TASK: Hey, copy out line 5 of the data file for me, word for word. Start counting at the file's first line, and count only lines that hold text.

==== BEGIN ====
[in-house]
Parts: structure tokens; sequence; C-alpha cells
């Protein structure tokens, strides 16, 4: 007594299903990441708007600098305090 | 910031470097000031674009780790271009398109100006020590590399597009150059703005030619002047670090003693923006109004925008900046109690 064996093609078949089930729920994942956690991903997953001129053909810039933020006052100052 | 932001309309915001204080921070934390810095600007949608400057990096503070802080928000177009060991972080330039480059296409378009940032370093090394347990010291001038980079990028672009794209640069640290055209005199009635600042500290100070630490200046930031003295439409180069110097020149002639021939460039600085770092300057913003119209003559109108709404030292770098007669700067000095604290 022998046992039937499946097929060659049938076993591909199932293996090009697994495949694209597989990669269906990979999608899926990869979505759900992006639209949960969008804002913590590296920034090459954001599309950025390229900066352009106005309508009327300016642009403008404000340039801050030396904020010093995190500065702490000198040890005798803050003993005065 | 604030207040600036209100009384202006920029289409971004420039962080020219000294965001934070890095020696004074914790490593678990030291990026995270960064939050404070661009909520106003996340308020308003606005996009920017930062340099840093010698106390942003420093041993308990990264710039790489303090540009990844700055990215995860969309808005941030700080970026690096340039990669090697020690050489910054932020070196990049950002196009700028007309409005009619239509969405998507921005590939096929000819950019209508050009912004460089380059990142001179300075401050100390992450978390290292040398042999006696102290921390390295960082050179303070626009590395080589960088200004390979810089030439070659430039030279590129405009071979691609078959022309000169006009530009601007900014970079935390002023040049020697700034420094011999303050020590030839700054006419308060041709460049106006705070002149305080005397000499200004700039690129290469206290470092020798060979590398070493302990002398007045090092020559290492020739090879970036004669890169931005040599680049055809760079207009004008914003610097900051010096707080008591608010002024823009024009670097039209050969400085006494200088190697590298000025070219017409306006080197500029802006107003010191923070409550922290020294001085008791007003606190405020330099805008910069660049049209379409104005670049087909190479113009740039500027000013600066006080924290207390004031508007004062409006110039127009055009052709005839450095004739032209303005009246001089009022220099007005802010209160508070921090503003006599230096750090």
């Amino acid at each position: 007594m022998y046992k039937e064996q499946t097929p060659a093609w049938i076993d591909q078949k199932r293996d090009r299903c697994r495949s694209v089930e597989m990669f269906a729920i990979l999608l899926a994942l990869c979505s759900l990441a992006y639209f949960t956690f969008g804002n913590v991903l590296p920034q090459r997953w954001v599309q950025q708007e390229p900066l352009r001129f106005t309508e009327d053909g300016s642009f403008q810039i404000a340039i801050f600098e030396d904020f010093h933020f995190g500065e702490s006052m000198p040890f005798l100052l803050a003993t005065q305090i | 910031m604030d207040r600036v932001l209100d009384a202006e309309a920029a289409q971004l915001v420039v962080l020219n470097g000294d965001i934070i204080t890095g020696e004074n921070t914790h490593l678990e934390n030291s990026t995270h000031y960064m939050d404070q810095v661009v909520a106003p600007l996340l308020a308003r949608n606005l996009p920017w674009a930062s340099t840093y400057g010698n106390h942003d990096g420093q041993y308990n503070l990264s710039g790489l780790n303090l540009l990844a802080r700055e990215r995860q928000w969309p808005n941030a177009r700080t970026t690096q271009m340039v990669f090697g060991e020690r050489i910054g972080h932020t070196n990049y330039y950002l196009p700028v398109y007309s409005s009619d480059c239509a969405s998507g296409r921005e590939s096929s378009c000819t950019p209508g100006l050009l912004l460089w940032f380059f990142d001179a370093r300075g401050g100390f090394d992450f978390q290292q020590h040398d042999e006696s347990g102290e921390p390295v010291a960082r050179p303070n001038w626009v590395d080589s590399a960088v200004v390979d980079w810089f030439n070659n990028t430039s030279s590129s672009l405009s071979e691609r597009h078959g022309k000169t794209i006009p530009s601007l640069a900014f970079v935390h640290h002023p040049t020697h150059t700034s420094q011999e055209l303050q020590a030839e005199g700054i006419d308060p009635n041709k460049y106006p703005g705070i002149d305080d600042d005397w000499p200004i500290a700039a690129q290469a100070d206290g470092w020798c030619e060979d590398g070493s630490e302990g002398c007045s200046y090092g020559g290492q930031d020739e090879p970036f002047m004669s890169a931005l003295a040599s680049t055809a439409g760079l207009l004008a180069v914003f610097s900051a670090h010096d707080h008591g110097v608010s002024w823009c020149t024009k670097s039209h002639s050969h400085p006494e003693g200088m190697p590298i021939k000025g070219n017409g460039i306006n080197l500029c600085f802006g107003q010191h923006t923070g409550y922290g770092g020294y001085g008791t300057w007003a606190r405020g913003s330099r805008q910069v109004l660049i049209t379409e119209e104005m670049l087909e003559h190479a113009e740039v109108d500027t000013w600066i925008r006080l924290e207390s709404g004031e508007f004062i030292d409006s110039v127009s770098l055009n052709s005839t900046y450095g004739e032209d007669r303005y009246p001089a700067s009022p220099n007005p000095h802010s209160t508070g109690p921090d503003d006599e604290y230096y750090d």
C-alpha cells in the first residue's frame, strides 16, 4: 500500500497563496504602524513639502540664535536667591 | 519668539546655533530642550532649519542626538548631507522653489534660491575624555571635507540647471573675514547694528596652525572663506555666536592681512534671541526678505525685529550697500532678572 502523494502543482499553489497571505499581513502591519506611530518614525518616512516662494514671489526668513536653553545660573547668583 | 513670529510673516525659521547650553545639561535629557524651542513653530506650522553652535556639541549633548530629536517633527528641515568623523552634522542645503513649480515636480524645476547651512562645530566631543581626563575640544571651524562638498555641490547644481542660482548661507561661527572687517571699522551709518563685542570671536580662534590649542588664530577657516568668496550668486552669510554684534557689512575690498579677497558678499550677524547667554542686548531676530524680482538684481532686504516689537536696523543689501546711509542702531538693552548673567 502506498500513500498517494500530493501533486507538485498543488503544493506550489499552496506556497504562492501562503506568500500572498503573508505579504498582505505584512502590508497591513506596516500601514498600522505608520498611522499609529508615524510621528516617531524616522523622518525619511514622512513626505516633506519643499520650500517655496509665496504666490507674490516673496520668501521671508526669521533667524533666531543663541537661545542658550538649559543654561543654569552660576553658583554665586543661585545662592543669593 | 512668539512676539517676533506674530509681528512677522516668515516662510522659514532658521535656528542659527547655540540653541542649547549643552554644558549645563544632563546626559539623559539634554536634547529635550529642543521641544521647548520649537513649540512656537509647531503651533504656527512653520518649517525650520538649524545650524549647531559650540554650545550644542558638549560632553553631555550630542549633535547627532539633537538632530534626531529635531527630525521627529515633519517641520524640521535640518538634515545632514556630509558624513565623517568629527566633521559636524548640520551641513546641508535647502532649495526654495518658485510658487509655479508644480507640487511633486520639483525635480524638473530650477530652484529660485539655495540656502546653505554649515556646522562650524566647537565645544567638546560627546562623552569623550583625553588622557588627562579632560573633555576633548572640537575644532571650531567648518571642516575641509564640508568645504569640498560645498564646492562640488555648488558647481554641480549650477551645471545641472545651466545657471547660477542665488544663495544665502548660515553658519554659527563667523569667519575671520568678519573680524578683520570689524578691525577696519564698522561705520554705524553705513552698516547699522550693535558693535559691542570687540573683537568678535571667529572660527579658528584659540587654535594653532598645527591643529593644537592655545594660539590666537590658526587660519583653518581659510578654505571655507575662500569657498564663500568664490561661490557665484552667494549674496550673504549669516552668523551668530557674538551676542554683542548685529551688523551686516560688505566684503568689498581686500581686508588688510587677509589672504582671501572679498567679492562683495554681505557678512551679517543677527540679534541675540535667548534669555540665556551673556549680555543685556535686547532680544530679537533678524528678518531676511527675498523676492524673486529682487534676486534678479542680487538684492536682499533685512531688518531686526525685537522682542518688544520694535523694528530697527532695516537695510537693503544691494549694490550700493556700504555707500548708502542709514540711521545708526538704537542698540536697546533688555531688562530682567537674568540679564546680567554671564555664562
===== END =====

C-alpha cells in the first residue's frame, strides 16, 4: 500500500497563496504602524513639502540664535536667591 | 519668539546655533530642550532649519542626538548631507522653489534660491575624555571635507540647471573675514547694528596652525572663506555666536592681512534671541526678505525685529550697500532678572 502523494502543482499553489497571505499581513502591519506611530518614525518616512516662494514671489526668513536653553545660573547668583 | 513670529510673516525659521547650553545639561535629557524651542513653530506650522553652535556639541549633548530629536517633527528641515568623523552634522542645503513649480515636480524645476547651512562645530566631543581626563575640544571651524562638498555641490547644481542660482548661507561661527572687517571699522551709518563685542570671536580662534590649542588664530577657516568668496550668486552669510554684534557689512575690498579677497558678499550677524547667554542686548531676530524680482538684481532686504516689537536696523543689501546711509542702531538693552548673567 502506498500513500498517494500530493501533486507538485498543488503544493506550489499552496506556497504562492501562503506568500500572498503573508505579504498582505505584512502590508497591513506596516500601514498600522505608520498611522499609529508615524510621528516617531524616522523622518525619511514622512513626505516633506519643499520650500517655496509665496504666490507674490516673496520668501521671508526669521533667524533666531543663541537661545542658550538649559543654561543654569552660576553658583554665586543661585545662592543669593 | 512668539512676539517676533506674530509681528512677522516668515516662510522659514532658521535656528542659527547655540540653541542649547549643552554644558549645563544632563546626559539623559539634554536634547529635550529642543521641544521647548520649537513649540512656537509647531503651533504656527512653520518649517525650520538649524545650524549647531559650540554650545550644542558638549560632553553631555550630542549633535547627532539633537538632530534626531529635531527630525521627529515633519517641520524640521535640518538634515545632514556630509558624513565623517568629527566633521559636524548640520551641513546641508535647502532649495526654495518658485510658487509655479508644480507640487511633486520639483525635480524638473530650477530652484529660485539655495540656502546653505554649515556646522562650524566647537565645544567638546560627546562623552569623550583625553588622557588627562579632560573633555576633548572640537575644532571650531567648518571642516575641509564640508568645504569640498560645498564646492562640488555648488558647481554641480549650477551645471545641472545651466545657471547660477542665488544663495544665502548660515553658519554659527563667523569667519575671520568678519573680524578683520570689524578691525577696519564698522561705520554705524553705513552698516547699522550693535558693535559691542570687540573683537568678535571667529572660527579658528584659540587654535594653532598645527591643529593644537592655545594660539590666537590658526587660519583653518581659510578654505571655507575662500569657498564663500568664490561661490557665484552667494549674496550673504549669516552668523551668530557674538551676542554683542548685529551688523551686516560688505566684503568689498581686500581686508588688510587677509589672504582671501572679498567679492562683495554681505557678512551679517543677527540679534541675540535667548534669555540665556551673556549680555543685556535686547532680544530679537533678524528678518531676511527675498523676492524673486529682487534676486534678479542680487538684492536682499533685512531688518531686526525685537522682542518688544520694535523694528530697527532695516537695510537693503544691494549694490550700493556700504555707500548708502542709514540711521545708526538704537542698540536697546533688555531688562530682567537674568540679564546680567554671564555664562